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Poster Abstracts

Prevent skin cancer in the society, an evidence based integrated care approach

Authors:

Roelof Ettema ,

SIG Lead for Evidence-based Integrated Care; University of Appied Sciences Utrecht, NL
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Jantine Klooster van't

Skinfund, NL
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Abstract

Introduction: In the Netherlands, skin cancer is the most common type of cancer (KWF, 2016). More than 51.000 new cases of skin cancer are diagnosed every year and over 900 fatalities are reported (RIVM, 2017). Skin cancer incidence rates increase dramatically: since 1990 the number of new patients with skin cancer quadrupled (RIVM, 2017). This increase is much higher than in other types of cancer (IKNL, 2016). It is expected that incidence rates of skin cancer will increase even further, probably with a factor 2 to 5 (RIVM, 2017).

Direct costs for medical treatment of skin cancer are estimated at 325 million each year (250-400 million) (RIVM, 2017). On top of that, sick leave and premature mortality are also important indirect costs in melanoma (Brochez et al., 1999). Increasing use of more costly treatment, such as Mohs surgery and photodynamic therapy, is contributing to rising treatment costs (Hollestein et al, 2017). In addition to the costs, this growing group of patients with skin cancer will represent an important burden on the limited specialized dermatological care in the Netherlands.

Subsequent early assessment of skin cancer risk is necessary for timely preventive measures in the general population.

Methods:

1- A systematic review of the literature on patient characteristics with a prognostic predictive value for future basal cell carcinoma, squamous cell carcinoma or melanoma (such as age, gender, presages, signs and risk behaviour).

2- A Current practice analysis on care concerning risk behaviour, presages and signs of skin cancer.

3- Prognostic modelling using existing data of over 5000 cases from the Netherlands Comprehensive Cancer Organisation (IKNL).

4- Developing risk profiles and implement these through internet and social media.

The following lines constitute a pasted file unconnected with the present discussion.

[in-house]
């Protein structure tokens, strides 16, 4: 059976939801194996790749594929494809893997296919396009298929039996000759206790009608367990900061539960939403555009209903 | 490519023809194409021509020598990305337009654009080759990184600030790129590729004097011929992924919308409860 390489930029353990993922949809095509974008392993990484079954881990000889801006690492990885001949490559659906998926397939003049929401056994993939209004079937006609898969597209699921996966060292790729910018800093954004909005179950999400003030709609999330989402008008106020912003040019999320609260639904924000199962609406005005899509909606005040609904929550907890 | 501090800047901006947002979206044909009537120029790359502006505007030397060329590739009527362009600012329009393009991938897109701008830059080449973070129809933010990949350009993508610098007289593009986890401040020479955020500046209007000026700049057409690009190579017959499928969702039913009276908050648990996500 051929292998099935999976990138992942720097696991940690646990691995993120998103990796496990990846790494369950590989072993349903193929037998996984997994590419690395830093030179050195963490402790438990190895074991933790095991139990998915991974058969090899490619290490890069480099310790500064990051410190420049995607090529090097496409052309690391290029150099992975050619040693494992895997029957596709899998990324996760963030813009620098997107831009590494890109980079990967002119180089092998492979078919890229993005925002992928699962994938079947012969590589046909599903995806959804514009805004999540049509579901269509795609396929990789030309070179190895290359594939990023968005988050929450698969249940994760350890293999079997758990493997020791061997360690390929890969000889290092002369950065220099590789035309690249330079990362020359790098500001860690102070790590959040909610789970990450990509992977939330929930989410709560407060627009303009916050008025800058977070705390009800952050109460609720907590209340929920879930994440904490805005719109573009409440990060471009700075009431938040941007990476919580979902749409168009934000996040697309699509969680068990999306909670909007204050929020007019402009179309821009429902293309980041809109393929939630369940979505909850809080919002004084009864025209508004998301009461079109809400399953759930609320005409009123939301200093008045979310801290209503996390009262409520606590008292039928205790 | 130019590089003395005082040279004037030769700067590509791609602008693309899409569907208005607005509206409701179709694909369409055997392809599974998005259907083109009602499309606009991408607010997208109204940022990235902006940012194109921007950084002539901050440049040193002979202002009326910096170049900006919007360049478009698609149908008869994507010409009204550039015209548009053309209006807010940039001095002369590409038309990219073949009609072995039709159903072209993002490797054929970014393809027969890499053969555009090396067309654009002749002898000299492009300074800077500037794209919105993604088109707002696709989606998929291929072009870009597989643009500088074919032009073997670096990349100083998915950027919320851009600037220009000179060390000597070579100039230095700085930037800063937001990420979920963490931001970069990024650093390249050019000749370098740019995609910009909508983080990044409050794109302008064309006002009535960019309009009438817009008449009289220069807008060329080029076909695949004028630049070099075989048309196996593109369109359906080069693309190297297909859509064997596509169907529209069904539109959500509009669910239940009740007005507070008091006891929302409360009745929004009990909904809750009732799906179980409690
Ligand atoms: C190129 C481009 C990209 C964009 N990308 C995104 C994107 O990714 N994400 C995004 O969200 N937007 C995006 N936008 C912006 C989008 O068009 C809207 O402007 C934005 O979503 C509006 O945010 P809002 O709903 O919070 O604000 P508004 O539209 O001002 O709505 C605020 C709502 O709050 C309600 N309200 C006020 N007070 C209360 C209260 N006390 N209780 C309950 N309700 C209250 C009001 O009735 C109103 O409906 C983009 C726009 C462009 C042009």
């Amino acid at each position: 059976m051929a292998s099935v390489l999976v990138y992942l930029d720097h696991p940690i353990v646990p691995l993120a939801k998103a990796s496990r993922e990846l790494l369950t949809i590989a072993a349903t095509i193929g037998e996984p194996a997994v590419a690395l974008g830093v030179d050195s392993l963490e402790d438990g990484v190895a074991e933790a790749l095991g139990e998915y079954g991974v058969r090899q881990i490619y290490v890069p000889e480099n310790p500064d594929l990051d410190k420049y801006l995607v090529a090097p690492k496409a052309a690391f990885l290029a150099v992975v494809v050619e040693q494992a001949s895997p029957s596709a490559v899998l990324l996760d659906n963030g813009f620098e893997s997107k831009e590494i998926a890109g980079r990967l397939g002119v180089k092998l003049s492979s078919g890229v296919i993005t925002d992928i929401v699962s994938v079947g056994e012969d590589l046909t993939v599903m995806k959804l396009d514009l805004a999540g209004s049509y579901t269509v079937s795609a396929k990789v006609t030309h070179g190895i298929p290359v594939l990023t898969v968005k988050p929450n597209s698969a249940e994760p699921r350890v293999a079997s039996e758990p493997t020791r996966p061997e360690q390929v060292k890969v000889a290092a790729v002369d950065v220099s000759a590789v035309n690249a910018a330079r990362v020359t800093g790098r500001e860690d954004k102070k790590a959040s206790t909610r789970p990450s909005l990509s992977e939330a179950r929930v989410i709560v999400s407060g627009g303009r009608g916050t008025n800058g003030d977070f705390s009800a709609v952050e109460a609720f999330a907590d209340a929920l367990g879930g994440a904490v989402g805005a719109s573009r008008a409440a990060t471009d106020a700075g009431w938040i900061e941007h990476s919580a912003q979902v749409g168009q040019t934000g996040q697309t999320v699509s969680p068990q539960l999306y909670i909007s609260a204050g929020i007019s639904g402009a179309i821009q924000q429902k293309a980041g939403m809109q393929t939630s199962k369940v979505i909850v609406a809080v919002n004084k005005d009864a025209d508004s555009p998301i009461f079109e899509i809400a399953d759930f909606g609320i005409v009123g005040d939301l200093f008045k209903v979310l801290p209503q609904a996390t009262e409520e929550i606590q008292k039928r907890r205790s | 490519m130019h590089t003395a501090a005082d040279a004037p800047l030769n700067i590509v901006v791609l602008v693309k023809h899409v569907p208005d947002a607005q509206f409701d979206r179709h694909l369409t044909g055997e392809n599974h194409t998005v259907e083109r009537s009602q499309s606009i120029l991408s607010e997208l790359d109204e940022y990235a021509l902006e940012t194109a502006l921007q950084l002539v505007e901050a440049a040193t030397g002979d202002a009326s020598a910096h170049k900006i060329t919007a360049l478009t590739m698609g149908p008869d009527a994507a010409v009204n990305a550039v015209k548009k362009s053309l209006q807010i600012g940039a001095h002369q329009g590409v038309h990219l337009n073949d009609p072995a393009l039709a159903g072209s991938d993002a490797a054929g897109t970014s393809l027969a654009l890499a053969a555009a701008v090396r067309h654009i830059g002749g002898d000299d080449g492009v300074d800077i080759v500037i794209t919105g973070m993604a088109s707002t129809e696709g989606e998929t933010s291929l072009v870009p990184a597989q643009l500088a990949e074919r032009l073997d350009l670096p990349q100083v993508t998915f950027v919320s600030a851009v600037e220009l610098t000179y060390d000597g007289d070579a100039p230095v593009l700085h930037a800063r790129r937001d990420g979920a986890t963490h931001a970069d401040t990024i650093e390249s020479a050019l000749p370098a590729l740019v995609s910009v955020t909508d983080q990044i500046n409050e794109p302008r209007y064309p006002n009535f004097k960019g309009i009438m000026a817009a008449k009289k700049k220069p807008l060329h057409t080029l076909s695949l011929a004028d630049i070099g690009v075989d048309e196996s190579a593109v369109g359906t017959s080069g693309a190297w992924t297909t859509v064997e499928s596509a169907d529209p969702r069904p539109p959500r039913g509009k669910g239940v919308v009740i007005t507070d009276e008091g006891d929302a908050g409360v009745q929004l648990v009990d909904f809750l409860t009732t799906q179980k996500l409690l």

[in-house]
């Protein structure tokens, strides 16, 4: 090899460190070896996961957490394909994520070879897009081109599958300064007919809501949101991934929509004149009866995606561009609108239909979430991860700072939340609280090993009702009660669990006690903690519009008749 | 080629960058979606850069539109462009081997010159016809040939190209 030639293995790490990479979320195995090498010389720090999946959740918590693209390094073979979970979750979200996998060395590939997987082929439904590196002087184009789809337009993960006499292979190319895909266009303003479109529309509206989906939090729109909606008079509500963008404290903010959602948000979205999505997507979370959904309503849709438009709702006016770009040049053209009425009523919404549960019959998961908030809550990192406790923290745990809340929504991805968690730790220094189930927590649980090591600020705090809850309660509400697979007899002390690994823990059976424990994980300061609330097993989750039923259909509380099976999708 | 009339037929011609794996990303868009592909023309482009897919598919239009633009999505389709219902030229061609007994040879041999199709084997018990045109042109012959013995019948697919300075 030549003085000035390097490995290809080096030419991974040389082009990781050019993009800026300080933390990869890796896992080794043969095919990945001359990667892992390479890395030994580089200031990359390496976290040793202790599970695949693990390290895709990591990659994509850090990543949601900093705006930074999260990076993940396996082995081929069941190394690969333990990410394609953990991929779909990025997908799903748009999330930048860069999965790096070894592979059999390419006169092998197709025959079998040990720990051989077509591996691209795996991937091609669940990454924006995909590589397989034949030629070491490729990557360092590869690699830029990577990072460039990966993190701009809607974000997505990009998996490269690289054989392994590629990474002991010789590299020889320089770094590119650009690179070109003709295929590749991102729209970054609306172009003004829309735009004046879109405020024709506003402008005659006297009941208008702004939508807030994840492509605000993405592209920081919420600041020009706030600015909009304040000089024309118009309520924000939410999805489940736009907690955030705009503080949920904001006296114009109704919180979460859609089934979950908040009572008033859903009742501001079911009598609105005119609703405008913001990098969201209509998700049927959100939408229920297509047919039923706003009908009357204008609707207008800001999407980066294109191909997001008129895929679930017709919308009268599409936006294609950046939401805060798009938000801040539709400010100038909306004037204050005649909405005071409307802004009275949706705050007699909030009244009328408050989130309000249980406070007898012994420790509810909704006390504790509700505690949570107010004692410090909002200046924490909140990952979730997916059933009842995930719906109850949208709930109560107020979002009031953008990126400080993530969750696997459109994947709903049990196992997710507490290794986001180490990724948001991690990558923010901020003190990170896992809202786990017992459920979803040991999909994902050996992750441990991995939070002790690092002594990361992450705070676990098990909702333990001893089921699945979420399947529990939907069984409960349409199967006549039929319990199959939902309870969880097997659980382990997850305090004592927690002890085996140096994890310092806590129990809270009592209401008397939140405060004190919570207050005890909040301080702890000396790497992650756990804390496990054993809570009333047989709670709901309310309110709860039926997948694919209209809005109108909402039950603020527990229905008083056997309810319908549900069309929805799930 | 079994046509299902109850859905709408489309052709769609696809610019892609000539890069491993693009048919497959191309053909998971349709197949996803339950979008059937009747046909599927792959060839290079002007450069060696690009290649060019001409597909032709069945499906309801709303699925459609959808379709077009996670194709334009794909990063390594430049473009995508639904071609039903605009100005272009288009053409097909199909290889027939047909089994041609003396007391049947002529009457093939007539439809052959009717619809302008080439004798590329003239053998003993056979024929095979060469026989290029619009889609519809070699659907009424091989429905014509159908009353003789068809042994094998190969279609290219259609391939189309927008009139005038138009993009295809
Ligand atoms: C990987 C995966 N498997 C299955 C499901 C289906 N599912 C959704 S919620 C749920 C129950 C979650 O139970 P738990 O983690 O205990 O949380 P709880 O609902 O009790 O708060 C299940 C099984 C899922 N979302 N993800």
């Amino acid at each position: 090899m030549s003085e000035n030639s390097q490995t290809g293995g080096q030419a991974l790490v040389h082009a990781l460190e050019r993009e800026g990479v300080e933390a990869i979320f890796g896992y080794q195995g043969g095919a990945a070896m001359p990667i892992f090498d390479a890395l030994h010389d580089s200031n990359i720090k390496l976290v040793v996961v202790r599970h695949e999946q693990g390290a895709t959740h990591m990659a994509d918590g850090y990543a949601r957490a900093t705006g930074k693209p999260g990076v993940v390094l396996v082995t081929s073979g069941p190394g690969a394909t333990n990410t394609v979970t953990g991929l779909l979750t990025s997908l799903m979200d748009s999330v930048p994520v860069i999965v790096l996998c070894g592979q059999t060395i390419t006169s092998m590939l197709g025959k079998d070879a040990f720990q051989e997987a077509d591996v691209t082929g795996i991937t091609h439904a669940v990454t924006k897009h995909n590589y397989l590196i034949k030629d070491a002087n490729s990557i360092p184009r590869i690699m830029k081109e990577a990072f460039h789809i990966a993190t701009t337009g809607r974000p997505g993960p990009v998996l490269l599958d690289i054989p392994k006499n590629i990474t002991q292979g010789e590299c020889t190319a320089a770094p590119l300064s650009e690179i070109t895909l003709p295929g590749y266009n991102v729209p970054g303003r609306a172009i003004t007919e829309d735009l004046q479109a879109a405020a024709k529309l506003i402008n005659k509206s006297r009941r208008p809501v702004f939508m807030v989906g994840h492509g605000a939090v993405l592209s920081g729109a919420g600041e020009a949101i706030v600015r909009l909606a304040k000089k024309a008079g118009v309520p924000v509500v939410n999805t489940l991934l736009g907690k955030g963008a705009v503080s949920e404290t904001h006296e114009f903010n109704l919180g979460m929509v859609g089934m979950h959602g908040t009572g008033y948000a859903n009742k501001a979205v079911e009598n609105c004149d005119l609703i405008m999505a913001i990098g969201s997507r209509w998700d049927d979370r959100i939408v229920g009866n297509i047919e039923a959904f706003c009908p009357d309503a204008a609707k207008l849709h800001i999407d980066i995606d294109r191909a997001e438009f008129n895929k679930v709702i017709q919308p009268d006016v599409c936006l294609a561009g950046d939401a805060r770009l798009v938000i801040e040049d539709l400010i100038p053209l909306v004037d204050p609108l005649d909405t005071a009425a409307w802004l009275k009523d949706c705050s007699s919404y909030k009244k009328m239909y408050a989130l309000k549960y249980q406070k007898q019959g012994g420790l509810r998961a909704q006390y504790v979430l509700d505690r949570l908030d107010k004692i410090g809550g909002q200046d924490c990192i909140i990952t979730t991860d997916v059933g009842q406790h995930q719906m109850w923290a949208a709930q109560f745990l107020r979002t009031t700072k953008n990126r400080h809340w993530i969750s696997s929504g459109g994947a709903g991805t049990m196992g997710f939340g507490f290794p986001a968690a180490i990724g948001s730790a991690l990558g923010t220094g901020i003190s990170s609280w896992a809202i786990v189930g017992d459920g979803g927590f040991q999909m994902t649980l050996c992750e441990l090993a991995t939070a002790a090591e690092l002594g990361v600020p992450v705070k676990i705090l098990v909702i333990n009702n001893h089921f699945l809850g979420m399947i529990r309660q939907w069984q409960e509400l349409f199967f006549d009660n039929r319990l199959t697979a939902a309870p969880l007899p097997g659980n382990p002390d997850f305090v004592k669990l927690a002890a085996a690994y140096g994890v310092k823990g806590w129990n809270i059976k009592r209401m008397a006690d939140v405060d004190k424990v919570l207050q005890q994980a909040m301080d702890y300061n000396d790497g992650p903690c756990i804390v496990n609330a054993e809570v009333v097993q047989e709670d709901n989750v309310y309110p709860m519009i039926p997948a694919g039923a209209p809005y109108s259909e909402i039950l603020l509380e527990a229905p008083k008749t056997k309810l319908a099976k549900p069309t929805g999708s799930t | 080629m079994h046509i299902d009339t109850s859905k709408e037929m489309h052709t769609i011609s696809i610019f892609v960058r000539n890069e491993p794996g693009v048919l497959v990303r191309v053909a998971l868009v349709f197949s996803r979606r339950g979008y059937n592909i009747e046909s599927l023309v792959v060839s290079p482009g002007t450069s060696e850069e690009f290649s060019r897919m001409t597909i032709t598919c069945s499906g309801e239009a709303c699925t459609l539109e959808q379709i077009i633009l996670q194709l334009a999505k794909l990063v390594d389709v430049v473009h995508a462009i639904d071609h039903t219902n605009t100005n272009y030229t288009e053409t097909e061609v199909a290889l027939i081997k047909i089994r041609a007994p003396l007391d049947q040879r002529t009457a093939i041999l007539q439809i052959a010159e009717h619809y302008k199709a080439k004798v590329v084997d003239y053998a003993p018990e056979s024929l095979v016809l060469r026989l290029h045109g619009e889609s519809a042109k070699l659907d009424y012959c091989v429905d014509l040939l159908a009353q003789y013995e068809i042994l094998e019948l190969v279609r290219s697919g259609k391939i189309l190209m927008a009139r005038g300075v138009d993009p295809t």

Results: It will provide insight in early risk behaviours in the general population. It also provide knowledge of serious presages or signs enabling these patients to be seen by their GP timely.

Conclusion: Basal cell carcinoma (BCC, approx. 70%), squamous cell carcinoma (SCC, approx. 20%) and melanoma (approx. 10%) are the three most common types of skin cancer. Melanoma is the most lethal type, accounting for 90% of all skin cancer fatalities. The incidence of melanoma in the Netherlands is among the highest in Europe (RIVM, 2017). Despite the fact that most non-melanoma skin cancers (BCC and SCC) can be cured, the treated lesions can be disfiguring or even lethal if not treated timely.

Lessons learned: Risk profiles will enable healthcare professionals and citizens both with knowledge which persons are at high risk and should be screened and insight in risk behaviour.

Limitations: Risk screening is costly, time consuming and it is to be expected that the adherence will be moderate.

Suggestions for future research: Behaviour change intervention target groups in the society as implementation research

How to Cite: Ettema R, Klooster van't J. Prevent skin cancer in the society, an evidence based integrated care approach. International Journal of Integrated Care. 2019;19(4):347. DOI: http://doi.org/10.5334/ijic.s3347
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Published on 08 Aug 2019.

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